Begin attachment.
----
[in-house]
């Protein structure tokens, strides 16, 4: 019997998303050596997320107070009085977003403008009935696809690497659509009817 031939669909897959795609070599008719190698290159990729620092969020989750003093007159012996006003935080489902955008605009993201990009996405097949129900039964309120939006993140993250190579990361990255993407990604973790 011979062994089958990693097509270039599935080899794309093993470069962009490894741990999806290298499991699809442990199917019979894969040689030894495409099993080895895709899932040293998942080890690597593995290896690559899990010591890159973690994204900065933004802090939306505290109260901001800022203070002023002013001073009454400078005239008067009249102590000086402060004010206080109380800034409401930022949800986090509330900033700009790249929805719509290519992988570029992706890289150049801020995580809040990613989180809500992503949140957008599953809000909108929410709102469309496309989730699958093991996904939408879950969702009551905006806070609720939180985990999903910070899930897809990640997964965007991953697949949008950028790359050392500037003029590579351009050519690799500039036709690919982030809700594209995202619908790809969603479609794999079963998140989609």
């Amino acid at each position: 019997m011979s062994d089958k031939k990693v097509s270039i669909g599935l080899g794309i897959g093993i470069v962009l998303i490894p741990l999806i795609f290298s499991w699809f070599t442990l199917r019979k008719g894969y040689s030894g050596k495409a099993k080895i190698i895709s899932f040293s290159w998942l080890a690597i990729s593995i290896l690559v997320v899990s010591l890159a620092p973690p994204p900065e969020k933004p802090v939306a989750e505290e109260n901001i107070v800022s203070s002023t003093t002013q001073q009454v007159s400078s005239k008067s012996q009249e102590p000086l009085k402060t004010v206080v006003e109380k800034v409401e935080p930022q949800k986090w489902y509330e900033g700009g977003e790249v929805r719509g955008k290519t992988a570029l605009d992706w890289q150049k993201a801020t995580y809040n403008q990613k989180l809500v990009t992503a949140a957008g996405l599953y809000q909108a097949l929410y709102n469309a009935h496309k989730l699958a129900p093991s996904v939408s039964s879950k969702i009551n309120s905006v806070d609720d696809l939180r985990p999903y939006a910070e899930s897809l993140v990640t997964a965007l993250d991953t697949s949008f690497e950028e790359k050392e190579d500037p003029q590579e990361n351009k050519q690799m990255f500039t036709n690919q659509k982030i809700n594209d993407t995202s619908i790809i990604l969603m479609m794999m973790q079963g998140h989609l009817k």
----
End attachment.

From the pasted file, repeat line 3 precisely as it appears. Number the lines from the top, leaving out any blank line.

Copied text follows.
């Amino acid at each position: 019997m011979s062994d089958k031939k990693v097509s270039i669909g599935l080899g794309i897959g093993i470069v962009l998303i490894p741990l999806i795609f290298s499991w699809f070599t442990l199917r019979k008719g894969y040689s030894g050596k495409a099993k080895i190698i895709s899932f040293s290159w998942l080890a690597i990729s593995i290896l690559v997320v899990s010591l890159a620092p973690p994204p900065e969020k933004p802090v939306a989750e505290e109260n901001i107070v800022s203070s002023t003093t002013q001073q009454v007159s400078s005239k008067s012996q009249e102590p000086l009085k402060t004010v206080v006003e109380k800034v409401e935080p930022q949800k986090w489902y509330e900033g700009g977003e790249v929805r719509g955008k290519t992988a570029l605009d992706w890289q150049k993201a801020t995580y809040n403008q990613k989180l809500v990009t992503a949140a957008g996405l599953y809000q909108a097949l929410y709102n469309a009935h496309k989730l699958a129900p093991s996904v939408s039964s879950k969702i009551n309120s905006v806070d609720d696809l939180r985990p999903y939006a910070e899930s897809l993140v990640t997964a965007l993250d991953t697949s949008f690497e950028e790359k050392e190579d500037p003029q590579e990361n351009k050519q690799m990255f500039t036709n690919q659509k982030i809700n594209d993407t995202s619908i790809i990604l969603m479609m794999m973790q079963g998140h989609l009817k």